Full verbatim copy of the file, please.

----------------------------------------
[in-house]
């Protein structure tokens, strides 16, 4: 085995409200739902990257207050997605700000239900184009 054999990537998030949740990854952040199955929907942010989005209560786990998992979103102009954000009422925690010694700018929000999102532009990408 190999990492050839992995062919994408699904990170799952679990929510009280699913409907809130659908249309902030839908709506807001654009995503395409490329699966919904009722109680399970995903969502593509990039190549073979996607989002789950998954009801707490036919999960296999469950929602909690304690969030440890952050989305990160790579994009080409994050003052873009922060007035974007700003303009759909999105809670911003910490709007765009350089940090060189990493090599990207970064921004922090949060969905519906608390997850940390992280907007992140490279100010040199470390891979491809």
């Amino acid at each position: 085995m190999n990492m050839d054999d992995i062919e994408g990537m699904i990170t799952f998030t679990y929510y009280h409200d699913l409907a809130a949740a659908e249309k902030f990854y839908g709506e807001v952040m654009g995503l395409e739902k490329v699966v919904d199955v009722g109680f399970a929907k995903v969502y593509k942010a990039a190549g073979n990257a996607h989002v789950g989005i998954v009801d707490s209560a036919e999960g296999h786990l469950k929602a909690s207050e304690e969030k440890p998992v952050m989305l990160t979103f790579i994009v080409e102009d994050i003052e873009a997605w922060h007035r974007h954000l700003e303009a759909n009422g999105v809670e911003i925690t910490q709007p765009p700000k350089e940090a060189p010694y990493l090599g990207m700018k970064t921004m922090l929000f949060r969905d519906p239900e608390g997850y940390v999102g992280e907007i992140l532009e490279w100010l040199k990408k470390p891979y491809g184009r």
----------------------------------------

[in-house]
């Protein structure tokens, strides 16, 4: 085995409200739902990257207050997605700000239900184009 054999990537998030949740990854952040199955929907942010989005209560786990998992979103102009954000009422925690010694700018929000999102532009990408 190999990492050839992995062919994408699904990170799952679990929510009280699913409907809130659908249309902030839908709506807001654009995503395409490329699966919904009722109680399970995903969502593509990039190549073979996607989002789950998954009801707490036919999960296999469950929602909690304690969030440890952050989305990160790579994009080409994050003052873009922060007035974007700003303009759909999105809670911003910490709007765009350089940090060189990493090599990207970064921004922090949060969905519906608390997850940390992280907007992140490279100010040199470390891979491809």
């Amino acid at each position: 085995m190999n990492m050839d054999d992995i062919e994408g990537m699904i990170t799952f998030t679990y929510y009280h409200d699913l409907a809130a949740a659908e249309k902030f990854y839908g709506e807001v952040m654009g995503l395409e739902k490329v699966v919904d199955v009722g109680f399970a929907k995903v969502y593509k942010a990039a190549g073979n990257a996607h989002v789950g989005i998954v009801d707490s209560a036919e999960g296999h786990l469950k929602a909690s207050e304690e969030k440890p998992v952050m989305l990160t979103f790579i994009v080409e102009d994050i003052e873009a997605w922060h007035r974007h954000l700003e303009a759909n009422g999105v809670e911003i925690t910490q709007p765009p700000k350089e940090a060189p010694y990493l090599g990207m700018k970064t921004m922090l929000f949060r969905d519906p239900e608390g997850y940390v999102g992280e907007i992140l532009e490279w100010l040199k990408k470390p891979y491809g184009r």